Q. Will you work on forging a broad coalition?

A. A broad coalition is very my much possible It will be a good thing to have it. We all think alike. I will certainly make pro-active efforts to stitch up a coalition. The final decision, of course, will be of the Congress president and vice-president. Once we come down to ground realities as to how many seats and which seats, only then can I take this matter up in Delhi.

Q. Will the Bathinda rally be a show of strength?

A. Instead of the conventional way of taking charge by calling 500 party workers and serving them ‘ aloo-poori’ lunch, we decided to be in battle from Day One. We are into the battle now. And therefore why not start it in the field? The rally will represent the voice of Punjab.

Q. What will be your campaign strategy?

A. No more rallies. That’s it. Yes, rallies will come back in the last days of electioneering. I will go for the grassroots approach. We may call it ‘panj panchayats’. That’s meeting five villages together and talking to them directly. I want to hear and clear their minds. It’s going to be hard work. We have 12,700 villages. We will have to divide it up. Mrs Rajinder Kaur Bhattal will to take up some of it. Ditto for other senior leaders. That will mean four meetings of 25 villages every day.

Q. Isn’t sustaining the momentum in a marathon campaign a challenge?

A. Definitely, it is. How do I contact everyone in Punjab of 29 million people? The idea is to spread ‘charcha’ (buzz) about our battle.

Q. Any specifics of your agenda for Punjab?

A. Agriculture has to go for diversification. There is no other way about it. Land holdings have fallen in the past 10 years and are down to ‘marlas’ in southern Punjab. I am going to request Mukesh Ambani to come back with his ‘field to fork’ project to help us break the wheat-paddy cycle. Once in power, we shall break the monopoly and stranglehold of the Badal family on transport and cable network businesses. We shall distribute the route permits, now illegally operated by Sukhbir’s transport, to unemployed youth and also throw open Punjab to private cable networks and channels.

Q. Any lessons from the past two defeats in Punjab assembly polls”

A. We will have to go for winnability. Akalis have already announced many of their candidates. We are left till the very end. So, I am going to push for ticket allocation six months before the elections. That will give candidates more time to campaign and also allow us to pacify the left-out aspirants. Most importantly, no tickets on ‘bhai-bandi basis, relationship, friendships... nothing of that sort. In 2012, 39 seats were given on ‘bhai-bandi’, and we won only six. Eight were given in the name of the Youth Congress, and only two of them won. Of the 78 given on merit, we won 42.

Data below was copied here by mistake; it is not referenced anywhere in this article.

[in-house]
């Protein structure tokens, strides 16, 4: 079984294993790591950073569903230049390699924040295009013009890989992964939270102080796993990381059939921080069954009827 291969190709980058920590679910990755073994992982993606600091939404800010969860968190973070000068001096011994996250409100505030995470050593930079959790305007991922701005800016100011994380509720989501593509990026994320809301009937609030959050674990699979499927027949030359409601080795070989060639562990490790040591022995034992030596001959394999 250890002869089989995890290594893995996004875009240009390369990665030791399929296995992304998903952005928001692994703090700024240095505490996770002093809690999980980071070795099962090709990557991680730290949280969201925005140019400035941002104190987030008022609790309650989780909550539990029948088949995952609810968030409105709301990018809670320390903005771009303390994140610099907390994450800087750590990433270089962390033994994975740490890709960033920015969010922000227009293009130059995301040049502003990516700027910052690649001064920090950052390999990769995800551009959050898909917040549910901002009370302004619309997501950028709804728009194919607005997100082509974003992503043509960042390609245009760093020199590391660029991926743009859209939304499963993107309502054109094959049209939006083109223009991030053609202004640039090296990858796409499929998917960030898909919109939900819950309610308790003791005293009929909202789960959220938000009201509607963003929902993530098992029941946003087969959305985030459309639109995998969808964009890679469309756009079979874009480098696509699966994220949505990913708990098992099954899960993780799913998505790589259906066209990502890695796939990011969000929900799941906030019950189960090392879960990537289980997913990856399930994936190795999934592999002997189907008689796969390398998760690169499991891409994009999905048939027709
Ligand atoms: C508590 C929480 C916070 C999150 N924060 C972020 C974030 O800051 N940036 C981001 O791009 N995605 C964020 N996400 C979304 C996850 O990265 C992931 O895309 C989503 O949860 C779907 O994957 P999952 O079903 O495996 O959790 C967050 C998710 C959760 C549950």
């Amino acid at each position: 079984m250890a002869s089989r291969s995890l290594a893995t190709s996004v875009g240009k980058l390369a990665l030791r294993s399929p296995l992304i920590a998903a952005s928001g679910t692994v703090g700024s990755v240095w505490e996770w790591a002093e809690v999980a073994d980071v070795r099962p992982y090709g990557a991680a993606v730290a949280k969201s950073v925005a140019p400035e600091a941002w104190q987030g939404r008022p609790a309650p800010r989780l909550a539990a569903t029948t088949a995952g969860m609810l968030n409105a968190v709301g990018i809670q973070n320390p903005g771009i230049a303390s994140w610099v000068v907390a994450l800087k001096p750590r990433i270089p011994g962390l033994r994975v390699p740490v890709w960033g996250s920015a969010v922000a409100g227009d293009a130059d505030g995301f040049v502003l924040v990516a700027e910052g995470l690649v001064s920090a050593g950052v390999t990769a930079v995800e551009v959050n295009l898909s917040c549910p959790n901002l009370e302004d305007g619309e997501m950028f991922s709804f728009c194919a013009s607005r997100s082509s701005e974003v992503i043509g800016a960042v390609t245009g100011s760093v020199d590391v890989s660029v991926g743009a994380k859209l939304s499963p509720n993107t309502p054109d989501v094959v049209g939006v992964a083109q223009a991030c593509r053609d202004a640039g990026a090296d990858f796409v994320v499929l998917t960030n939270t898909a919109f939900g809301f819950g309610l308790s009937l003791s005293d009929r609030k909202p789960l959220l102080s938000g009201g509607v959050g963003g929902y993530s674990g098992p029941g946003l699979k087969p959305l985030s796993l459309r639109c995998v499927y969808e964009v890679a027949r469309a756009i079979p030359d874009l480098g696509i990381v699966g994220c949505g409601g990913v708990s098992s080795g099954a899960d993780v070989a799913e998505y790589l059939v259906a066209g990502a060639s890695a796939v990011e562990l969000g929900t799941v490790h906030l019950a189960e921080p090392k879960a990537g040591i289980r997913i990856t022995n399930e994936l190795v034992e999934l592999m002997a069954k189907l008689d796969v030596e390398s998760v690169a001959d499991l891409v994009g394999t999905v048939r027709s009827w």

Q. But, will you have a free hand on tickets this time?

A. Let me tell you that this time, with my experience and whatever it is, Mrs (Sonia) Gandhi and Rahul are very receptive to my ideas, and I think I will be able to convince them.

Q. Whom do you consider your key challenger - Parkash Singh Badal or Sukhbir?

A. The senior Badal still has some respect in Punjab. I don’t think Sukhbir has any stature at all. He may be running around and making statements and all, but nobody takes him seriously.

Q. Badal has again raised the issue of Operation Bluestar and the 1984 riots.

A. It won’t work. I am in the Congress and believe that no Sikh will forget these events from the historical point of view. But at the same time, the community has to move on. Badal is small-minded and has raised this umpteen times just for votes. Will Op Bluestar and the riots get people jobs? This is very irresponsible on the part of Badal. He should not put his politics ahead of the future of Punjab and Punjabis.

Q. You have become the PPCC chief by upstaging Partap Singh Bajwa. Will the truce hold on?

A. All that is behind us now. We have to look forward. Every Congress leader’s future is at stake and each has to put in his best. After all, Mr Bajwa wants to win his assembly seat and that of his wife which they had lost in the 2014 Lok Sabha polls. So, unity is the first priority.

Q. How do you look at speculation on Navjot Singh Sidhu joining AAP?

A. I don’t think he will do that. I know him since he was a little boy in Patiala. His father was my district president and I was very fond of him. Sidhu was the Amritsar MP before me. And he and his wife are quite liked in Amritsar. Unfortunately, he has some health issue. Whether or not he can take the strain of the elections, I really don’t know. If he comes to AAP, we will have to fight. There is no alternative. But I think he should look at his health first.

Q. How are going to engage with the young voters?

A. The youth are coming around me. On social media, they are making the usual ‘phatte chak diyange’ talk. They have confidence in me and know that what I say, I will do.